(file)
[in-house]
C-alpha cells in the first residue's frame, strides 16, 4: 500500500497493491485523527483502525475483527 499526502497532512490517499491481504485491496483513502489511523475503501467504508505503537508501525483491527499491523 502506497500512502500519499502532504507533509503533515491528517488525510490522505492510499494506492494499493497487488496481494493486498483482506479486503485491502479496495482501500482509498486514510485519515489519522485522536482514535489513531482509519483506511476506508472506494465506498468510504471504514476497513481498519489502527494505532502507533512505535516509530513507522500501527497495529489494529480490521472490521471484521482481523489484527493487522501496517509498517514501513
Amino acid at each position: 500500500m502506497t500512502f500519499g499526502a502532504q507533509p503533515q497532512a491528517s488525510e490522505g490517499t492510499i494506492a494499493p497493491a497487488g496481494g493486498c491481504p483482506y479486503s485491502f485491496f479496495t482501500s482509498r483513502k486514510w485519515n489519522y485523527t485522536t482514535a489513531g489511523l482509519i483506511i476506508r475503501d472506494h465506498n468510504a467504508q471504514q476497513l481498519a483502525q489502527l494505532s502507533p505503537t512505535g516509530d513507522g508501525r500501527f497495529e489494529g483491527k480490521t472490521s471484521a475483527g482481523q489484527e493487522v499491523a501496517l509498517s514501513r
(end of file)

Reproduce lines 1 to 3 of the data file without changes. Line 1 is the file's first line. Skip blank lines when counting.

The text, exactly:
[in-house]
C-alpha cells in the first residue's frame, strides 16, 4: 500500500497493491485523527483502525475483527 499526502497532512490517499491481504485491496483513502489511523475503501467504508505503537508501525483491527499491523 502506497500512502500519499502532504507533509503533515491528517488525510490522505492510499494506492494499493497487488496481494493486498483482506479486503485491502479496495482501500482509498486514510485519515489519522485522536482514535489513531482509519483506511476506508472506494465506498468510504471504514476497513481498519489502527494505532502507533512505535516509530513507522500501527497495529489494529480490521472490521471484521482481523489484527493487522501496517509498517514501513
Amino acid at each position: 500500500m502506497t500512502f500519499g499526502a502532504q507533509p503533515q497532512a491528517s488525510e490522505g490517499t492510499i494506492a494499493p497493491a497487488g496481494g493486498c491481504p483482506y479486503s485491502f485491496f479496495t482501500s482509498r483513502k486514510w485519515n489519522y485523527t485522536t482514535a489513531g489511523l482509519i483506511i476506508r475503501d472506494h465506498n468510504a467504508q471504514q476497513l481498519a483502525q489502527l494505532s502507533p505503537t512505535g516509530d513507522g508501525r500501527f497495529e489494529g483491527k480490521t472490521s471484521a475483527g482481523q489484527e493487522v499491523a501496517l509498517s514501513r